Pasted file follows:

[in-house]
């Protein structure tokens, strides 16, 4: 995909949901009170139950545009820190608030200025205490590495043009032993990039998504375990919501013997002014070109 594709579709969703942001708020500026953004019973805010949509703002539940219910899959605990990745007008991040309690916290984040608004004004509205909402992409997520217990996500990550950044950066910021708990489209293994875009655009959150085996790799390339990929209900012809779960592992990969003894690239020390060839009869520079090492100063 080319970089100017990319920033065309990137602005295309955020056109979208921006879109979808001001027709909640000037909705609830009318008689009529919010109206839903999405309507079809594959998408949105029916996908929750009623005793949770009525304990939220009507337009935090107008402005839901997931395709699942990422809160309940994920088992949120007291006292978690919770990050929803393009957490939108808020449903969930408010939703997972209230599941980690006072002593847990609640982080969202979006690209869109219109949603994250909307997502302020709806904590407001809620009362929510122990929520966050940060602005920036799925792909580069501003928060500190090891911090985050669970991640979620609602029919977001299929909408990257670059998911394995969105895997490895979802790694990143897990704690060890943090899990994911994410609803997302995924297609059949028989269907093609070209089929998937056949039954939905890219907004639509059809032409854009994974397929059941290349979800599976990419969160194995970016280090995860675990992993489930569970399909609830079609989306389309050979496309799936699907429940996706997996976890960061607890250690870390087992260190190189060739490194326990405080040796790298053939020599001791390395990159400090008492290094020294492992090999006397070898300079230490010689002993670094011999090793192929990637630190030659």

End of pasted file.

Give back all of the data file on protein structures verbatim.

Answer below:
[in-house]
């Protein structure tokens, strides 16, 4: 995909949901009170139950545009820190608030200025205490590495043009032993990039998504375990919501013997002014070109 594709579709969703942001708020500026953004019973805010949509703002539940219910899959605990990745007008991040309690916290984040608004004004509205909402992409997520217990996500990550950044950066910021708990489209293994875009655009959150085996790799390339990929209900012809779960592992990969003894690239020390060839009869520079090492100063 080319970089100017990319920033065309990137602005295309955020056109979208921006879109979808001001027709909640000037909705609830009318008689009529919010109206839903999405309507079809594959998408949105029916996908929750009623005793949770009525304990939220009507337009935090107008402005839901997931395709699942990422809160309940994920088992949120007291006292978690919770990050929803393009957490939108808020449903969930408010939703997972209230599941980690006072002593847990609640982080969202979006690209869109219109949603994250909307997502302020709806904590407001809620009362929510122990929520966050940060602005920036799925792909580069501003928060500190090891911090985050669970991640979620609602029919977001299929909408990257670059998911394995969105895997490895979802790694990143897990704690060890943090899990994911994410609803997302995924297609059949028989269907093609070209089929998937056949039954939905890219907004639509059809032409854009994974397929059941290349979800599976990419969160194995970016280090995860675990992993489930569970399909609830079609989306389309050979496309799936699907429940996706997996976890960061607890250690870390087992260190190189060739490194326990405080040796790298053939020599001791390395990159400090008492290094020294492992090999006397070898300079230490010689002993670094011999090793192929990637630190030659």